# Pointed space

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In mathematics, a pointed space or based space is a topological space with a distinguished point, the basepoint. The distinguished point is just simply one particular point, picked out from the space, and given a name, such as $x_{0},$ that remains unchanged during subsequent discussion, and is kept track of during all operations.

Maps of pointed spaces (based maps) are continuous maps preserving basepoints, i.e., a map $f$ between a pointed space $X$ with basepoint $x_{0}$ and a pointed space $Y$ with basepoint $y_{0}$ is a based map if it is continuous with respect to the topologies of $X$ and $Y$ and if $f\left(x_{0}\right)=y_{0}.$ This is usually denoted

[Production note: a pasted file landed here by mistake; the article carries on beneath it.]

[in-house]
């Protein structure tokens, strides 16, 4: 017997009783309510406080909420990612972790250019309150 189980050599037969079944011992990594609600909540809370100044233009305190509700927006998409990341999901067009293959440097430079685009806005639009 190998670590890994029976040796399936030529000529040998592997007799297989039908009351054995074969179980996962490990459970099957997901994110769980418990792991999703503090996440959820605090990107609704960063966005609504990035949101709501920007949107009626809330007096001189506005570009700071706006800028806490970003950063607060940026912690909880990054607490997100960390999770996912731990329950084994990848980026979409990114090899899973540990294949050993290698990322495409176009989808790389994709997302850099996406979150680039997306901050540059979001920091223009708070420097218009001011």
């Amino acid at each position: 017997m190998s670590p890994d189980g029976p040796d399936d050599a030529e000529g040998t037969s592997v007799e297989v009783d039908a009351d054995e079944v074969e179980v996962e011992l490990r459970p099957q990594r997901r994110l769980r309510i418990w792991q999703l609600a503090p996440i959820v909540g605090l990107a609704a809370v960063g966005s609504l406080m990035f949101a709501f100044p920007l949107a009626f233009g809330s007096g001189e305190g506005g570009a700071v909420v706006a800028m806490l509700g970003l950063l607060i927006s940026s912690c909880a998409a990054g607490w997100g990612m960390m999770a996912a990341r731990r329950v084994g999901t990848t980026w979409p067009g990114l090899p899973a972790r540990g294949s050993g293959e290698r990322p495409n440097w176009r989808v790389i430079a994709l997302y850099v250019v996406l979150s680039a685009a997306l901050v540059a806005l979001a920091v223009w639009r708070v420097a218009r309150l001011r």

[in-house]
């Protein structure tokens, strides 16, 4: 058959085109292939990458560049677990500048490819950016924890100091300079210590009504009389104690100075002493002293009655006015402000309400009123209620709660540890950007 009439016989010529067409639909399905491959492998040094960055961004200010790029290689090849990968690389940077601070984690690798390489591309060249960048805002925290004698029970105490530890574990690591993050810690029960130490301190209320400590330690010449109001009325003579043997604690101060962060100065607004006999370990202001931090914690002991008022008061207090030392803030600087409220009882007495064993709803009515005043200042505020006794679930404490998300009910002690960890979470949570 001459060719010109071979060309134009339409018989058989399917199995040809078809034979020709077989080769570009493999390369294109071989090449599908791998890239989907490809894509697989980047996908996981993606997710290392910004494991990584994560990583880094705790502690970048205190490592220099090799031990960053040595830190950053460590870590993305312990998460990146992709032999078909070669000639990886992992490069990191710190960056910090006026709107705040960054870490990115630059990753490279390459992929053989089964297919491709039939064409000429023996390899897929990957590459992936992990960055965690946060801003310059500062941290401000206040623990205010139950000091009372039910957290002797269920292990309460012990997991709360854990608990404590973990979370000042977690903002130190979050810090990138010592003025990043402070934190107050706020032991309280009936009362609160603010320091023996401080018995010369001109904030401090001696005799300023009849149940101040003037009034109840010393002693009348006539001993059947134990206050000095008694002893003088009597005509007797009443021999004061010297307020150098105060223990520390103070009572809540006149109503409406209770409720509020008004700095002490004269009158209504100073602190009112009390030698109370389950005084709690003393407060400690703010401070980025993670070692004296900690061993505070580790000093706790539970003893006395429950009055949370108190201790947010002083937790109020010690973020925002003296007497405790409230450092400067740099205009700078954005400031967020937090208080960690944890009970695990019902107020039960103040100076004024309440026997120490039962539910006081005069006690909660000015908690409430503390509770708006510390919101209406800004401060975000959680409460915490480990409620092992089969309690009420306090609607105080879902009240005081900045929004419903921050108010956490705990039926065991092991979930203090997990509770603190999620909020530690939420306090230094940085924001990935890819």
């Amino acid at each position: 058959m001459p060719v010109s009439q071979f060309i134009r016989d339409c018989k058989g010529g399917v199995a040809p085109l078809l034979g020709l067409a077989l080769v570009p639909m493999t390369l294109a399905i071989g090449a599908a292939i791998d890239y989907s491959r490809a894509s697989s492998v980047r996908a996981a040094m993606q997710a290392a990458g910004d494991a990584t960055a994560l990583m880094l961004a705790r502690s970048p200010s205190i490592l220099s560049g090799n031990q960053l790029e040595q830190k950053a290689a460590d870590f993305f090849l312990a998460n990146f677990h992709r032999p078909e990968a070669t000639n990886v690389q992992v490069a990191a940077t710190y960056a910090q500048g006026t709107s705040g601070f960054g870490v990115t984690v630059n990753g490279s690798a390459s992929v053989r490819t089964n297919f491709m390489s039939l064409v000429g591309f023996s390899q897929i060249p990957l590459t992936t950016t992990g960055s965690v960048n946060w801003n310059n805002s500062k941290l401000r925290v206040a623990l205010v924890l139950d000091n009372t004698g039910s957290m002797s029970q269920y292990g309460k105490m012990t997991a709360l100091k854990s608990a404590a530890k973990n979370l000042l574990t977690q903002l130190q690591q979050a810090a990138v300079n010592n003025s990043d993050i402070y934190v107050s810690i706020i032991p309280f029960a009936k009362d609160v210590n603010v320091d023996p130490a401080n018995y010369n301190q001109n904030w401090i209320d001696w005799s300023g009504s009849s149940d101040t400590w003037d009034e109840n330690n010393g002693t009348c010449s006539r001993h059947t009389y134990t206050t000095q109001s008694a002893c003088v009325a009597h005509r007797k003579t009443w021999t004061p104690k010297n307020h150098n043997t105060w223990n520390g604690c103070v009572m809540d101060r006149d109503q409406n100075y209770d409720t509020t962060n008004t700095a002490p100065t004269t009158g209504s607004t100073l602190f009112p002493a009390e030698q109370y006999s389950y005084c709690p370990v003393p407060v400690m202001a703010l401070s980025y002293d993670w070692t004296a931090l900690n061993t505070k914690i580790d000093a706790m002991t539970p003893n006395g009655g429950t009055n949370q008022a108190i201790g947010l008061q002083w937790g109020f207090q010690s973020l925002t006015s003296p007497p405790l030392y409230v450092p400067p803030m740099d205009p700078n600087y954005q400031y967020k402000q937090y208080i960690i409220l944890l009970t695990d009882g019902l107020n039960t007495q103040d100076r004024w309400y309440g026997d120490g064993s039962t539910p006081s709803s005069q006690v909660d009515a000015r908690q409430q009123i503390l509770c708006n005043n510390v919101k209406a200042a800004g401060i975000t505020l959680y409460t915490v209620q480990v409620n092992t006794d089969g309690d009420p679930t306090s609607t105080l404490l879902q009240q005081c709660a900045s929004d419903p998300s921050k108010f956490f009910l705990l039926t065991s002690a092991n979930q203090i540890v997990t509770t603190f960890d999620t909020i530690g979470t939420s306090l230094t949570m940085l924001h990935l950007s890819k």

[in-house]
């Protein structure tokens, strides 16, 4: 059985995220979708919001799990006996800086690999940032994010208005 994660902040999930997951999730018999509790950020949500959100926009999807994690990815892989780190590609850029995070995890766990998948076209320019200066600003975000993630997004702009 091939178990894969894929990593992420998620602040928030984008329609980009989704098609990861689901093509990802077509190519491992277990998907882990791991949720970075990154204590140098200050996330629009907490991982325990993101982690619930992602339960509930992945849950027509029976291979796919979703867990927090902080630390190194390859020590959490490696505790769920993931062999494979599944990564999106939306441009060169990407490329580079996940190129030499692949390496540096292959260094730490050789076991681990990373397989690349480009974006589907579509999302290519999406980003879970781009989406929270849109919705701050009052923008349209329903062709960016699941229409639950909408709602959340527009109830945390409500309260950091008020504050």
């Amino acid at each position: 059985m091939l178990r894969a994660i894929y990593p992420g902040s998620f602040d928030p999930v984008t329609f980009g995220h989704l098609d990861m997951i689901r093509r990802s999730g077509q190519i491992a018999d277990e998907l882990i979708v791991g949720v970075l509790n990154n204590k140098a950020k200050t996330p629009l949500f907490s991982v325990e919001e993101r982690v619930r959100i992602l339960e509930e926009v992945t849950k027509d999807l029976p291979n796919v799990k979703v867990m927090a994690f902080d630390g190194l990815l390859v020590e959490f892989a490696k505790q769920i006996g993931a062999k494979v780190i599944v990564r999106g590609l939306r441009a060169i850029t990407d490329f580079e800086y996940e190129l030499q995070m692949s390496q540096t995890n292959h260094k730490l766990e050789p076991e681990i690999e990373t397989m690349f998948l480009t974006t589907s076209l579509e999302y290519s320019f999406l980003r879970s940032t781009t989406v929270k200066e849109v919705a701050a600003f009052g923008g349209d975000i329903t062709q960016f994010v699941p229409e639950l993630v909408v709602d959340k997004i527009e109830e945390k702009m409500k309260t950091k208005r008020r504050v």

$f:\left(X,x_{0}\right)\to \left(Y,y_{0}\right).$ Pointed spaces are important in algebraic topology, particularly in homotopy theory, where many constructions, such as the fundamental group, depend on a choice of basepoint.

The pointed set concept is less important; it is anyway the case of a pointed discrete space.

Pointed spaces are often taken as a special case of the relative topology, where the subset is a single point. Thus, much of homotopy theory is usually developed on pointed spaces, and then moved to relative topologies in algebraic topology.

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